Inside track: From Karan Johar’s autobiography An Unsuitable Boy to Arvind Kejriwal’s suspicion

Arvind Kejriwal is convinced that BJP president Amit Shah’s intermediary is in touch with some members of his party, says writer.

Arvind Kejriwal is convinced that BJP president Amit Shah is plotting to topple the AAP government in Delhi. (PTI)

Cinematic licence

Producer-director Karan Johar’s autobiography An Unsuitable Boy, released earlier this year, has riled quite a few members of the extended Johar clan. They find Johar’s portrayal of his father’s family more fiction than fact. Johar writes that on his paternal side, his relatives were all halwais. His father, he writes, was the only slightly educated member of the clan who could speak English, and that was the reason why he was put at the sales counter and quit shortly afterwards. In fact, Johar’s grandfather, before he started a sweets shop in Delhi, was a government employee in Lahore. His eldest uncle, Ved Prakash Johar, graduated from Government College, Lahore, and was a close friend of poet Faiz Ahmed Faiz. He later got a degree in journalism from Columbia University, New York, and joined the IAS. Another uncle was in the Army. A college-educated aunt became a teacher. Only one uncle was a halwai and ran a flourishing sweetmeat shop and restaurant called Nanking in Connaught Place, Delhi. Furious at the cinematic licence of making out a rags-to-riches tale, the husband of one of Johar’s cousins, Supreme Court senior counsel Rajiv Nayar, is contemplating suing Johar and the publisher for defaming the whole family.

Room at the top

The RJD was plunged into gloom after the Supreme Court ordered further trial in the fodder scam cases against Lalu Prasad. Since the cases are listed in five different places, Lalu will have to move from one court to another. During Lalu’s stint in a Ranchi jail in 2013, he had been treated as a VIP visitor. He held court there and had home-cooked meals brought to him daily, since then Jharkhand chief minister Hemant Soren was dependent on Lalu’s five MLAs for survival. But this time, should he be imprisoned, his sojourn will not be so comfortable as there is an unfriendly NDA government in Jharkhand. Bihar politicians are already speculating as to who Lalu will appoint in his absence to head the party. Son Tejashwi is Bihar’s deputy chief minister but Lalu fears he may be influenced by Nitish Kumar or turn out to be another Akhilesh Yadav. Eldest son Tej Pratap Yadav, although a minister, is considered a total non-performer. Daughter Misa, an MP, expects to be made party chief, but wife Rabri, who finishes her six years in the Bihar Legislative Council next year, could also replace her husband.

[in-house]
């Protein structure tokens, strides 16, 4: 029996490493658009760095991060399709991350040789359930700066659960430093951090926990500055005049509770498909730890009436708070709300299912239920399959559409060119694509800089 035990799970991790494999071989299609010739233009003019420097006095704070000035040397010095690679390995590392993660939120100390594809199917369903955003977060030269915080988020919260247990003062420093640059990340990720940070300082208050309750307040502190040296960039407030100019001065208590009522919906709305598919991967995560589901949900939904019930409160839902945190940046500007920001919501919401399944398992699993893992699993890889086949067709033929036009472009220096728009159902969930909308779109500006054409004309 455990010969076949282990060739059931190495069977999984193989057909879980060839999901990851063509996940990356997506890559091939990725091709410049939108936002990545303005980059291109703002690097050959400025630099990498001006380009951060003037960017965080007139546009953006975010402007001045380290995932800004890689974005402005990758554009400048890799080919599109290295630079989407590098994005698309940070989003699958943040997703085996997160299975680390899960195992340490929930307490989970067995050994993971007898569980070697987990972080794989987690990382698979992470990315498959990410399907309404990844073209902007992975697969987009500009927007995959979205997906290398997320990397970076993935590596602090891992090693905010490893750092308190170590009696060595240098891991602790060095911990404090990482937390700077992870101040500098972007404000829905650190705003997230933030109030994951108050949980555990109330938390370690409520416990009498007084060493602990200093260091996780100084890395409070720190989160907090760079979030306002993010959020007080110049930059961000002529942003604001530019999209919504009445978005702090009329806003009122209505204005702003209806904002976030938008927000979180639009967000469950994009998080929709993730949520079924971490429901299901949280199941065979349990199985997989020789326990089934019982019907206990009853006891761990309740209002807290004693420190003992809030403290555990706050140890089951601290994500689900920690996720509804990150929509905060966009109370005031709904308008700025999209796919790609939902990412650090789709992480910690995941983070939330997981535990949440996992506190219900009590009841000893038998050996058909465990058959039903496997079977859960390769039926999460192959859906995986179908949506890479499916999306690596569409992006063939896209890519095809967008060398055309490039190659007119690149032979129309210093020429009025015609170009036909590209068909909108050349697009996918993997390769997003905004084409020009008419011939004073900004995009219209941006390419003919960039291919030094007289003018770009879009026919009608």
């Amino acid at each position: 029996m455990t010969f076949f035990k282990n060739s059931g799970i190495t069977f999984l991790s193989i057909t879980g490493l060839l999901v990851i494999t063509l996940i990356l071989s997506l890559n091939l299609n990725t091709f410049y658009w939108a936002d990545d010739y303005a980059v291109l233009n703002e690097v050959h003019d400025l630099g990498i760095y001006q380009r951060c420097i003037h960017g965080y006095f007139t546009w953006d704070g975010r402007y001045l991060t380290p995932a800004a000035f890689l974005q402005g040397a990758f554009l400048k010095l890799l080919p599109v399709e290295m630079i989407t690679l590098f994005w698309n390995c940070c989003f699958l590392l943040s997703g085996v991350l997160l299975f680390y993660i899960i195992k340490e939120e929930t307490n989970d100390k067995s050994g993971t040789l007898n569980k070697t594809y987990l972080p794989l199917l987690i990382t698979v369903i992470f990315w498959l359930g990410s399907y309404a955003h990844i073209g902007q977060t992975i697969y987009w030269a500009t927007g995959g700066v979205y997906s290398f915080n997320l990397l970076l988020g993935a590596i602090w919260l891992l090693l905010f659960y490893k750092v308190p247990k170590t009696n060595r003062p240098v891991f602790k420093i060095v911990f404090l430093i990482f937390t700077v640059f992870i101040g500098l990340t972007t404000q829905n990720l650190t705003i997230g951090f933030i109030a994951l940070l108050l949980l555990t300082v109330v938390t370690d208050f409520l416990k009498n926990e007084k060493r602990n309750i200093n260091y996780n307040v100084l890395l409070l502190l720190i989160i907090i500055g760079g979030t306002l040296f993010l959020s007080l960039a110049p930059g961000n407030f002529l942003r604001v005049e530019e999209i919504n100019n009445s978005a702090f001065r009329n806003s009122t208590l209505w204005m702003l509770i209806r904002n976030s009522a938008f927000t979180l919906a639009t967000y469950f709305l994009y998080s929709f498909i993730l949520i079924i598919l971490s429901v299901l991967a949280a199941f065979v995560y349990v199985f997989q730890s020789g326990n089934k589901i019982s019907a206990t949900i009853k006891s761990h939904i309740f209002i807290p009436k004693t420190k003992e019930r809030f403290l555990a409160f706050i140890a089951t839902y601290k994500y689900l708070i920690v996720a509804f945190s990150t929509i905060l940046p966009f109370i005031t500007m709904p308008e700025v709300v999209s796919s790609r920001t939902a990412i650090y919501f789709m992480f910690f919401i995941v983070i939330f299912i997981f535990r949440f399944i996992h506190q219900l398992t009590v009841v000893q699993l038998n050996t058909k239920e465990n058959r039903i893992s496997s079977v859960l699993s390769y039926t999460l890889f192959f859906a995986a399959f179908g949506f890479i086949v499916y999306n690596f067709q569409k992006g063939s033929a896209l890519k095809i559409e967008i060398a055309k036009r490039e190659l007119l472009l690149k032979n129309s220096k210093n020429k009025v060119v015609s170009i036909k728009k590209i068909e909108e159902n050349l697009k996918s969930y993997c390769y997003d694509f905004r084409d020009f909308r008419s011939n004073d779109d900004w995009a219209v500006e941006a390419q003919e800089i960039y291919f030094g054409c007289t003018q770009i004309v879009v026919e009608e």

Pen pals

Despite the warm hugs between Turkish President Recep Tayyip Erdogan and Prime Minister Narendra Modi on the former’s visit to India, there were some hiccups. The Indian foreign office was thoughtless enough to schedule a trip by the Cypriot President just a day earlier, though ties between Turkey and Cyprus are very strained. Erdogan, in turn, vented his displeasure at his hosts, remarking that Kashmir could be solved through a multilateral approach. Whether as a peace offering or as the customary gift, the Turkish dictator later presented Modi a white gold-plated pen with his name inscribed on it.

Avoiding jinx

Prime Minister Modi is to visit Amarkantak, the source of the Narmada river that lies between the Satpura and Vindhya ranges in Madhya Pradesh, on Monday. Modi’s visit coincides with the conclusion of MP chief minister Shivraj Singh Chouhan’s 100-day Narmada conservation yatra. But Modi will not fly directly to Amarkantak, instead doing the last lap of 100 km by road. Locals claim that whoever flies over Amarkantak loses power shortly. They cite the examples of Indira Gandhi, Moraji Desai and Uma Bharti. Clearly, the organisers of Modi’s travel plans kept in mind the Amarkantak superstition.

Enemies within?

Arvind Kejriwal is convinced that BJP president Amit Shah is plotting to topple the AAP government in Delhi and that Shah’s intermediary is in touch with some members of his party. Suspicion of being Shah’s agent originally fell on Kumar Vishwas, a founder-member of AAP, who, along with several AAP MLAs, had criticised a “coterie” around Kejriwal for taking decisions unilaterally.

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Wary of Vishwas, Kejriwal did not permit him to campaign during the Punjab elections, and Amanatullah Khan, an MLA, described Vishwas as a BJP and RSS agent. Fearing Vishwas might retaliate, Kejriwal changed tack and tried to assuage Vishwas by making him in-charge of the party’s Rajasthan unit and suspending Khan. However, when trouble finally erupted, it was not from Vishwas but Kapil Mishra, a senior MLA and friend of Vishwas who accused Kejriwal of accepting `2 crore from his minister. AAP MLAs now recall that Mishra’s mother is a BJP member.

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